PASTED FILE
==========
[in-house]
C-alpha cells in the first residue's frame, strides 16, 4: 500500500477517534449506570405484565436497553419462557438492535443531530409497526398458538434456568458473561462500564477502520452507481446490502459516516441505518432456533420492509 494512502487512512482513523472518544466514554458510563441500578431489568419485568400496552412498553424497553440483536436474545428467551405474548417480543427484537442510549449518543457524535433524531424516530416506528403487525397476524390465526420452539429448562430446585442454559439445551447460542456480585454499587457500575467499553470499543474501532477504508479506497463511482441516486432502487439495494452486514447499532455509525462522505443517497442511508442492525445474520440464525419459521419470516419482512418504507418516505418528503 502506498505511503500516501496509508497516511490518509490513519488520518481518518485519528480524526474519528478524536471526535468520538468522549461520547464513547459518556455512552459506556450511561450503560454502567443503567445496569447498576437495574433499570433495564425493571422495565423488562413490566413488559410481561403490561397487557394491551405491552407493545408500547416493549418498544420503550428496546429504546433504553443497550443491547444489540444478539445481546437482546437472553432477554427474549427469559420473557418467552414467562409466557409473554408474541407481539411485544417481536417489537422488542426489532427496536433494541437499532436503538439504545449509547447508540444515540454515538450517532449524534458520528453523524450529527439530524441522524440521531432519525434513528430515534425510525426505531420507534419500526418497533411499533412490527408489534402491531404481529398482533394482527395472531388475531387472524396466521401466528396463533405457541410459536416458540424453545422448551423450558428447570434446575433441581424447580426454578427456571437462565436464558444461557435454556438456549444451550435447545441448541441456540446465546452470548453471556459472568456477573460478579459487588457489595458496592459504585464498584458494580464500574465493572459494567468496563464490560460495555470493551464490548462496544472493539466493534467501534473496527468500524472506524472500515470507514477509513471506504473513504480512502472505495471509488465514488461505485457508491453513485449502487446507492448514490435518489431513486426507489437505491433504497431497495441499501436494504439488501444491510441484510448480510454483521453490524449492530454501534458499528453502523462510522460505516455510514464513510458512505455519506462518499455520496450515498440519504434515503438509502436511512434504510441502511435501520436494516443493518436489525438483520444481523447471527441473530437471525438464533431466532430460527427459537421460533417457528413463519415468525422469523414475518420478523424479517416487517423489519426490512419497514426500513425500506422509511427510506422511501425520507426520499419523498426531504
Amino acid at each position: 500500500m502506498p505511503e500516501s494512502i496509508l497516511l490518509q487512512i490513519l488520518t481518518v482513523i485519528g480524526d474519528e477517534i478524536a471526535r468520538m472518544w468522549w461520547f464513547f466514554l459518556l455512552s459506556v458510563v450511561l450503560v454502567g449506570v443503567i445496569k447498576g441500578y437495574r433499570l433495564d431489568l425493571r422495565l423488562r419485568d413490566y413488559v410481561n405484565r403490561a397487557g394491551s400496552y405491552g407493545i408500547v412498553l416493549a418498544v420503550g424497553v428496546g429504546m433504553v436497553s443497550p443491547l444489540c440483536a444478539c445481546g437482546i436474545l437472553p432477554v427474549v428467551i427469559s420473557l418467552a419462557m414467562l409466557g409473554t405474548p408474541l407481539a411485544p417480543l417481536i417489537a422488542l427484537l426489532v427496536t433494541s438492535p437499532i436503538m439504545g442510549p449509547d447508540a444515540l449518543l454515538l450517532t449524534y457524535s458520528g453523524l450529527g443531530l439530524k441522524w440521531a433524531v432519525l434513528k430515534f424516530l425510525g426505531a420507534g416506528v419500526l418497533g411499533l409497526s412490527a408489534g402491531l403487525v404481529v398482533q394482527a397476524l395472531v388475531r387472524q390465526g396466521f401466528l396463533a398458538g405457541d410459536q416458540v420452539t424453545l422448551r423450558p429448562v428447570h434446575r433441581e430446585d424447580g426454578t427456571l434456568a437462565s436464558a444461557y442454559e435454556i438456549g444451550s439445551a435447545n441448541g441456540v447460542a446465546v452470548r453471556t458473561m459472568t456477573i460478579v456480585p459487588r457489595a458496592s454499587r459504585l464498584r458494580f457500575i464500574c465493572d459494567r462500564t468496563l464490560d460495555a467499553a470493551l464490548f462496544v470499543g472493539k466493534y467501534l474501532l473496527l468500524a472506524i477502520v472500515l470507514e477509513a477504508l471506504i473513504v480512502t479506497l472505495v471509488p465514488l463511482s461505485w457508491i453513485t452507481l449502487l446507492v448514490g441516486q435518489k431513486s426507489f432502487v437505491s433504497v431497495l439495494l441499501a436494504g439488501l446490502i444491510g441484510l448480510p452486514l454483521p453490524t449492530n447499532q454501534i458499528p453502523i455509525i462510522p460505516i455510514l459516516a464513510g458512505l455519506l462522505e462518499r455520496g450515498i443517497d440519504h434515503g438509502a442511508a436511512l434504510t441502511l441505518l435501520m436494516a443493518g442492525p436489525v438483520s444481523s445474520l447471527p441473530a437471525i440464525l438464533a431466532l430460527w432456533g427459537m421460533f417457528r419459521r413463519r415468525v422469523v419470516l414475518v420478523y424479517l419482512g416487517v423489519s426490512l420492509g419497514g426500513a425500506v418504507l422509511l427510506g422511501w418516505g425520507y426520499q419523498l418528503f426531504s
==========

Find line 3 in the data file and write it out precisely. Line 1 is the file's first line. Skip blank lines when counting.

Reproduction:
Amino acid at each position: 500500500m502506498p505511503e500516501s494512502i496509508l497516511l490518509q487512512i490513519l488520518t481518518v482513523i485519528g480524526d474519528e477517534i478524536a471526535r468520538m472518544w468522549w461520547f464513547f466514554l459518556l455512552s459506556v458510563v450511561l450503560v454502567g449506570v443503567i445496569k447498576g441500578y437495574r433499570l433495564d431489568l425493571r422495565l423488562r419485568d413490566y413488559v410481561n405484565r403490561a397487557g394491551s400496552y405491552g407493545i408500547v412498553l416493549a418498544v420503550g424497553v428496546g429504546m433504553v436497553s443497550p443491547l444489540c440483536a444478539c445481546g437482546i436474545l437472553p432477554v427474549v428467551i427469559s420473557l418467552a419462557m414467562l409466557g409473554t405474548p408474541l407481539a411485544p417480543l417481536i417489537a422488542l427484537l426489532v427496536t433494541s438492535p437499532i436503538m439504545g442510549p449509547d447508540a444515540l449518543l454515538l450517532t449524534y457524535s458520528g453523524l450529527g443531530l439530524k441522524w440521531a433524531v432519525l434513528k430515534f424516530l425510525g426505531a420507534g416506528v419500526l418497533g411499533l409497526s412490527a408489534g402491531l403487525v404481529v398482533q394482527a397476524l395472531v388475531r387472524q390465526g396466521f401466528l396463533a398458538g405457541d410459536q416458540v420452539t424453545l422448551r423450558p429448562v428447570h434446575r433441581e430446585d424447580g426454578t427456571l434456568a437462565s436464558a444461557y442454559e435454556i438456549g444451550s439445551a435447545n441448541g441456540v447460542a446465546v452470548r453471556t458473561m459472568t456477573i460478579v456480585p459487588r457489595a458496592s454499587r459504585l464498584r458494580f457500575i464500574c465493572d459494567r462500564t468496563l464490560d460495555a467499553a470493551l464490548f462496544v470499543g472493539k466493534y467501534l474501532l473496527l468500524a472506524i477502520v472500515l470507514e477509513a477504508l471506504i473513504v480512502t479506497l472505495v471509488p465514488l463511482s461505485w457508491i453513485t452507481l449502487l446507492v448514490g441516486q435518489k431513486s426507489f432502487v437505491s433504497v431497495l439495494l441499501a436494504g439488501l446490502i444491510g441484510l448480510p452486514l454483521p453490524t449492530n447499532q454501534i458499528p453502523i455509525i462510522p460505516i455510514l459516516a464513510g458512505l455519506l462522505e462518499r455520496g450515498i443517497d440519504h434515503g438509502a442511508a436511512l434504510t441502511l441505518l435501520m436494516a443493518g442492525p436489525v438483520s444481523s445474520l447471527p441473530a437471525i440464525l438464533a431466532l430460527w432456533g427459537m421460533f417457528r419459521r413463519r415468525v422469523v419470516l414475518v420478523y424479517l419482512g416487517v423489519s426490512l420492509g419497514g426500513a425500506v418504507l422509511l427510506g422511501w418516505g425520507y426520499q419523498l418528503f426531504s